The Scot William Hunter (1716-1783) was, like Ruysch, an anatomist, embalmer and man-midwife, and was also President of the Royal College of Surgeons in England. Remnants of his large anatomical museum – including the plaster casts of gravid uteri, and the bottles of human eyes mentioned in Ruth’s blog-post Making Eyes – are now held at Glasgow University’s Hunterian Museum.

His anatomy dissections and lectures, and his embalming methods that allowed long-term dissections of cadavers, were famous and led to many ground-breaking discoveries. It’s worth noting that his lectures and demonstrations to the Royal Academy of Arts on the importance of scientific observation and accurate interpretation are still very relevant to the work of writers and artists today!

zoffany hunter
Zoffany’s painting of William Hunter lecturing

The use of écorchés (flayed preserved corpses) to demonstrate the body’s musculature is well-recorded and discussed elsewhere, but Hunter – again like Ruysch – sometimes arranged his specimens in ‘artistic’ poses. The body of a hanged smuggler was fixed in the position of a dying Roman soldier before rigor mortis set in: the écorché of ‘Smugglerius’ was used as a teaching aid and subsequently immortalised as a plaster cast by William Pink, still held in the collection of the Royal Academy.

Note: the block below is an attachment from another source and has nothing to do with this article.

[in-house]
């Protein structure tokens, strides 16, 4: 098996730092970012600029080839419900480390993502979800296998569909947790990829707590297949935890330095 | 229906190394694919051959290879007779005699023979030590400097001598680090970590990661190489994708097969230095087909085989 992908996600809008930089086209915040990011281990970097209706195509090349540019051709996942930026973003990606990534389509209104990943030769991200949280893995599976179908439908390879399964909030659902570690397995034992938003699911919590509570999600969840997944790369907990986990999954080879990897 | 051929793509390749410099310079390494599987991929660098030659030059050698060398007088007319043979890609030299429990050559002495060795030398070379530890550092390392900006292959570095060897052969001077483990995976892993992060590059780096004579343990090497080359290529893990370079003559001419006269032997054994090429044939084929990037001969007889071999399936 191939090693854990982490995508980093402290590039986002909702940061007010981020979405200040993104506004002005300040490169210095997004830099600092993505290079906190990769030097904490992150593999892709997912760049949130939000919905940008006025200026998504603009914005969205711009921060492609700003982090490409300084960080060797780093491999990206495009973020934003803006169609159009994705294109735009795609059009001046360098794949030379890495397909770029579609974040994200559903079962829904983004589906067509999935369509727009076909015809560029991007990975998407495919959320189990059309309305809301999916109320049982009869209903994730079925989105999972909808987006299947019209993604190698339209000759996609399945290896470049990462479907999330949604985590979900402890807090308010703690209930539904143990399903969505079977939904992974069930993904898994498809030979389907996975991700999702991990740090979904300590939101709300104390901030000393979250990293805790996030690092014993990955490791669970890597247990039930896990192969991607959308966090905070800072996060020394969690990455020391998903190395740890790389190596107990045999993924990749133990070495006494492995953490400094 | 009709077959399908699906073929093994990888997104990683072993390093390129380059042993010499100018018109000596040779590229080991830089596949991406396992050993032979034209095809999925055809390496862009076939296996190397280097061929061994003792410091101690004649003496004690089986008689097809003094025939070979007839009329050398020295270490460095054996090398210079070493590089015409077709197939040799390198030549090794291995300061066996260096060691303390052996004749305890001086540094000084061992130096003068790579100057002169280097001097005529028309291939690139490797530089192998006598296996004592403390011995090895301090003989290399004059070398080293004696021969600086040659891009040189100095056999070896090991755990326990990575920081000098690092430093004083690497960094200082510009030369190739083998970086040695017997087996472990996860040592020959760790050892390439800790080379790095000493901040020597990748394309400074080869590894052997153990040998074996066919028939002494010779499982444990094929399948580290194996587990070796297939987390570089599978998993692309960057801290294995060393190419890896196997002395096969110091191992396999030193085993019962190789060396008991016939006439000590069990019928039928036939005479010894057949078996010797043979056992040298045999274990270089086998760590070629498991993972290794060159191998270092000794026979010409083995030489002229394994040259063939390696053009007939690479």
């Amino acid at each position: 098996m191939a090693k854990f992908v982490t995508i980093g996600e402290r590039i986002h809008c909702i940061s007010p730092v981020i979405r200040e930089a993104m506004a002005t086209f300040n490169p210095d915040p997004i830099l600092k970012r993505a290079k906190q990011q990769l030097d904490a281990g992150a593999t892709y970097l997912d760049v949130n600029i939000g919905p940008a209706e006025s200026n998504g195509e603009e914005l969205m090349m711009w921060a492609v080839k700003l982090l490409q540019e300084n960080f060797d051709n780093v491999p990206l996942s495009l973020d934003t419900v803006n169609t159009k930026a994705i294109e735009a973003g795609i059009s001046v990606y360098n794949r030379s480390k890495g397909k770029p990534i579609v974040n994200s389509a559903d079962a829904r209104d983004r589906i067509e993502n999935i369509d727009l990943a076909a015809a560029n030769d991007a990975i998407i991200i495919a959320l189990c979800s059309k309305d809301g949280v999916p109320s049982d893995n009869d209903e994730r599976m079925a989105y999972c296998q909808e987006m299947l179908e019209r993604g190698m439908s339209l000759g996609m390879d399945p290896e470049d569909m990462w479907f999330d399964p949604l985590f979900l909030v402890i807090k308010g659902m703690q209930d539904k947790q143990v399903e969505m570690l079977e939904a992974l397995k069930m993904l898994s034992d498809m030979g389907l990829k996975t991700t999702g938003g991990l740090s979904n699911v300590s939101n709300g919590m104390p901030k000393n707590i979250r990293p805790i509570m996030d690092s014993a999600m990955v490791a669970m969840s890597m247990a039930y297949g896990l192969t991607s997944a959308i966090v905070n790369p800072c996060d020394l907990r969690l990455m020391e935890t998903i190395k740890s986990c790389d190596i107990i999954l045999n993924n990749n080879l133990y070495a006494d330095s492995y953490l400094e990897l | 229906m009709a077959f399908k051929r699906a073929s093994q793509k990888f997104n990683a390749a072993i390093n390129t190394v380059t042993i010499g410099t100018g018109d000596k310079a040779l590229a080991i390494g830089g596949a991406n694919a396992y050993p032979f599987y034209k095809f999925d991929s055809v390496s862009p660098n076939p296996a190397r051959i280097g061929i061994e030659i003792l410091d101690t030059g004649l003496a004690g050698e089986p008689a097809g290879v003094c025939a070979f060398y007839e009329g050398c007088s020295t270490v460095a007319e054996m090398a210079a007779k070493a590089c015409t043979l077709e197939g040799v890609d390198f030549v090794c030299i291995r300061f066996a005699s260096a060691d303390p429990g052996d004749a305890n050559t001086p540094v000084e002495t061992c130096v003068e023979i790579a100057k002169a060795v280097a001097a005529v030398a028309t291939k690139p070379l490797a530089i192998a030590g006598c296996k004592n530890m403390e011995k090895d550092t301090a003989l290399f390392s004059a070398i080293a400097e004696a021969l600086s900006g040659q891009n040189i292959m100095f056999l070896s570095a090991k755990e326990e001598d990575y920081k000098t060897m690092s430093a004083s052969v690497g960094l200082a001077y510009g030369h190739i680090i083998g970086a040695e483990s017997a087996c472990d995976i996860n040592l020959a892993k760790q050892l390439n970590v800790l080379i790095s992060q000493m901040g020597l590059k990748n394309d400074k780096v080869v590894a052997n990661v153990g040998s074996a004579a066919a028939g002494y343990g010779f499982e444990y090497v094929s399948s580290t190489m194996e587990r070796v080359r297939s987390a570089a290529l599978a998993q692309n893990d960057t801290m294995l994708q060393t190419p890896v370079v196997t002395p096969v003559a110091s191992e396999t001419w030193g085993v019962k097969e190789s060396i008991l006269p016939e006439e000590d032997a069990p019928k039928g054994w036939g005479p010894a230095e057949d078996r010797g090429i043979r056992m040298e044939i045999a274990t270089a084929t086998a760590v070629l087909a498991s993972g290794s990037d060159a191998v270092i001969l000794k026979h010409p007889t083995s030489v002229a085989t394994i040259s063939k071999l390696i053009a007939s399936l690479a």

William Hunter’s younger brother John Hunter (1729-1793) was also a surgeon and anatomist and a naturalist, who accumulated his own large collection of animals and humans, both dead and alive, in his own museum. A large part of the collection remains in the Hunterian Museum at the Royal College of Surgeons in London.


Portrait of John Hunter, miniature copy by Henry Bone RA after Joshua Reynolds, 1798. (Thanks to The Hunterian Museum at The Royal College of Surgeons of England for permission to reproduce this image)